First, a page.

cr> re2: evolution of net infrastructure


Richard Moore

Date: Sat, 27 Jan 1996
Sender: John Whiting <•••@••.•••>
Subject: The evolution of cyber-space

A few politico-economic truths to keep in mind:

1. An outdated technology is a technology from which the last
ounce of profit has been extracted. In any technological area
with which one is familiar, one is aware of a sequence of new
inventions waiting in the wings to be brought out only when
the audience starts to get restive.

2. The Internet as we know it and are using it grew out of a
free-wheeling, imaginative scenario which was shared,
paradoxically, by the New Left and the CIA: both, for divergent
reasons, sought a model which would be essentially anarchic. One
provided the brains, the other the funding.

3. Anarchy was attractive to governmental and industrial
hierarchies only so long as they could see no means of totally
controlling the exchange of information for their own purposes,
whether ideological or financial. They are rapidly funding the
solutions to this basic problem.

4. As it becomes possible to excercise control, there is a
coalescence of economic forces, who care mostly for profit, and
political forces, who care mostly for power. (They occupy a
spectrum which includes a large middle ground, turned on equally
by both.)

5. The appeal of the World Wide Web, "the in-flight magazine of
the Internet", is its ability to use those anti-rational sales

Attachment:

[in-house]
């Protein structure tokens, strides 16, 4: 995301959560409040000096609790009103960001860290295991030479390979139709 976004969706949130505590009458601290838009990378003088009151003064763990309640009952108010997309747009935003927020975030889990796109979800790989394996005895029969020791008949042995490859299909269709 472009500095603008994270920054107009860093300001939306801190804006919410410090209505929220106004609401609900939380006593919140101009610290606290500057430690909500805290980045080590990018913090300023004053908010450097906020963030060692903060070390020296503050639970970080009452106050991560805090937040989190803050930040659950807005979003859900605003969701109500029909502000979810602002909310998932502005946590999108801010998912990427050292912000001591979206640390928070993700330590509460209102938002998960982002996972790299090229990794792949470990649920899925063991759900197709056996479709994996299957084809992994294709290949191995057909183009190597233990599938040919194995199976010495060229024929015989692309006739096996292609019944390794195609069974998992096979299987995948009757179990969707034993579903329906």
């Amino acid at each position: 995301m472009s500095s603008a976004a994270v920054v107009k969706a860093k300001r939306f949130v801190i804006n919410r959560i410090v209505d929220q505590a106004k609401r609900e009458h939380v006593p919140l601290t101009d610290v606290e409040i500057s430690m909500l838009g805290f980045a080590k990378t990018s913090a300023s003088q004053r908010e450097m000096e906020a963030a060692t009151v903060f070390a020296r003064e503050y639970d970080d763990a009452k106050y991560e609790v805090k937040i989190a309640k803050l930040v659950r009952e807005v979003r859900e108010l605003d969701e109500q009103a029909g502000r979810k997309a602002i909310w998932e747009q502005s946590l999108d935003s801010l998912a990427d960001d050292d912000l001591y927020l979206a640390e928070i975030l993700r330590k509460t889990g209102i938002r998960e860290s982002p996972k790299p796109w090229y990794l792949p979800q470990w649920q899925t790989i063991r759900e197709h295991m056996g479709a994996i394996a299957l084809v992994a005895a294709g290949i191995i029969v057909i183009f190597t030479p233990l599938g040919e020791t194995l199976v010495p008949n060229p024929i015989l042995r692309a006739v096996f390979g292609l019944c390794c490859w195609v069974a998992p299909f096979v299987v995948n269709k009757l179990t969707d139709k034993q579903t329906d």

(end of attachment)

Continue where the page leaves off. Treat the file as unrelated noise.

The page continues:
techniques which have been exploited in traditional media. The
text-based Internet was a return to a fundamentally literate
culture - in McLuhan-esque terms, an extension of the printing

6. Finally, and most importantly, the world-view of our economic
and political leaders no longer includes the possible scenario
of the invasion of the US by an enemy super-power. Therefore
they see no danger in the existence of a totally controlled
information network which might be taken over and used against
them. The "anarchy incentive" is gone, probably forever.

John Whiting
Diatribal Press



        Interesting analysis.  Just a comment on your final point...  My
understanding is that the purpose of distributed switching was to provide
robustness under nuclear attack, not to protect against an occupation.  If
there was worry about a "network which might be taken over and used against

them" during occupation, then wouldn't the primary concern be to deal with
TV and radio broadcast facilties?



 Posted by Richard K. Moore (•••@••.•••) Wexford, Ireland
 Materials may be reposted in their entirety for non-commercial use.